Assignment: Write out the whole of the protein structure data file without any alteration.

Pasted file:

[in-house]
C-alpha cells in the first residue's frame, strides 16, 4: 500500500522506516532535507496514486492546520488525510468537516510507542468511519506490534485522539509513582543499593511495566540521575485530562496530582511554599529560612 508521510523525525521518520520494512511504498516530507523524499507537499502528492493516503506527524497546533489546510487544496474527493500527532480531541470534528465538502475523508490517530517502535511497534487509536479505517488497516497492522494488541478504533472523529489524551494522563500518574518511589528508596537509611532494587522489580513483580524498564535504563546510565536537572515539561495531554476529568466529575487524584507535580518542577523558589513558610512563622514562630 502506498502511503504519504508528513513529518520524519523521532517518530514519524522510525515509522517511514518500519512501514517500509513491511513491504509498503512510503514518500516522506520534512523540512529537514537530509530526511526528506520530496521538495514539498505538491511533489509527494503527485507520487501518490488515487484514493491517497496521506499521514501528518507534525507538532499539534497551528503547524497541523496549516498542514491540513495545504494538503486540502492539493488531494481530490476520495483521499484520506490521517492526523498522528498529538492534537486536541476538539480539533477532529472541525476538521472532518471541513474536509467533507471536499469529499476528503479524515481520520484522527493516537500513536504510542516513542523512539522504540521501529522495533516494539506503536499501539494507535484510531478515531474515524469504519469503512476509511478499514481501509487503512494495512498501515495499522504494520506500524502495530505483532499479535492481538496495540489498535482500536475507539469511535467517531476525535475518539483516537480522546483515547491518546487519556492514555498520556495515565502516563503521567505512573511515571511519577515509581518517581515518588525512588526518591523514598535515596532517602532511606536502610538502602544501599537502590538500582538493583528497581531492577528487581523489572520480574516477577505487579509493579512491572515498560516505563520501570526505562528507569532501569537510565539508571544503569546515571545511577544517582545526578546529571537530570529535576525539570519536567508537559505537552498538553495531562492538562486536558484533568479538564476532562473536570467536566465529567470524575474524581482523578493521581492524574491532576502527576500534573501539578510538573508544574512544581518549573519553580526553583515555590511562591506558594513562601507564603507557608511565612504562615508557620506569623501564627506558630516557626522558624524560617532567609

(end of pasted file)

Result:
[in-house]
C-alpha cells in the first residue's frame, strides 16, 4: 500500500522506516532535507496514486492546520488525510468537516510507542468511519506490534485522539509513582543499593511495566540521575485530562496530582511554599529560612 508521510523525525521518520520494512511504498516530507523524499507537499502528492493516503506527524497546533489546510487544496474527493500527532480531541470534528465538502475523508490517530517502535511497534487509536479505517488497516497492522494488541478504533472523529489524551494522563500518574518511589528508596537509611532494587522489580513483580524498564535504563546510565536537572515539561495531554476529568466529575487524584507535580518542577523558589513558610512563622514562630 502506498502511503504519504508528513513529518520524519523521532517518530514519524522510525515509522517511514518500519512501514517500509513491511513491504509498503512510503514518500516522506520534512523540512529537514537530509530526511526528506520530496521538495514539498505538491511533489509527494503527485507520487501518490488515487484514493491517497496521506499521514501528518507534525507538532499539534497551528503547524497541523496549516498542514491540513495545504494538503486540502492539493488531494481530490476520495483521499484520506490521517492526523498522528498529538492534537486536541476538539480539533477532529472541525476538521472532518471541513474536509467533507471536499469529499476528503479524515481520520484522527493516537500513536504510542516513542523512539522504540521501529522495533516494539506503536499501539494507535484510531478515531474515524469504519469503512476509511478499514481501509487503512494495512498501515495499522504494520506500524502495530505483532499479535492481538496495540489498535482500536475507539469511535467517531476525535475518539483516537480522546483515547491518546487519556492514555498520556495515565502516563503521567505512573511515571511519577515509581518517581515518588525512588526518591523514598535515596532517602532511606536502610538502602544501599537502590538500582538493583528497581531492577528487581523489572520480574516477577505487579509493579512491572515498560516505563520501570526505562528507569532501569537510565539508571544503569546515571545511577544517582545526578546529571537530570529535576525539570519536567508537559505537552498538553495531562492538562486536558484533568479538564476532562473536570467536566465529567470524575474524581482523578493521581492524574491532576502527576500534573501539578510538573508544574512544581518549573519553580526553583515555590511562591506558594513562601507564603507557608511565612504562615508557620506569623501564627506558630516557626522558624524560617532567609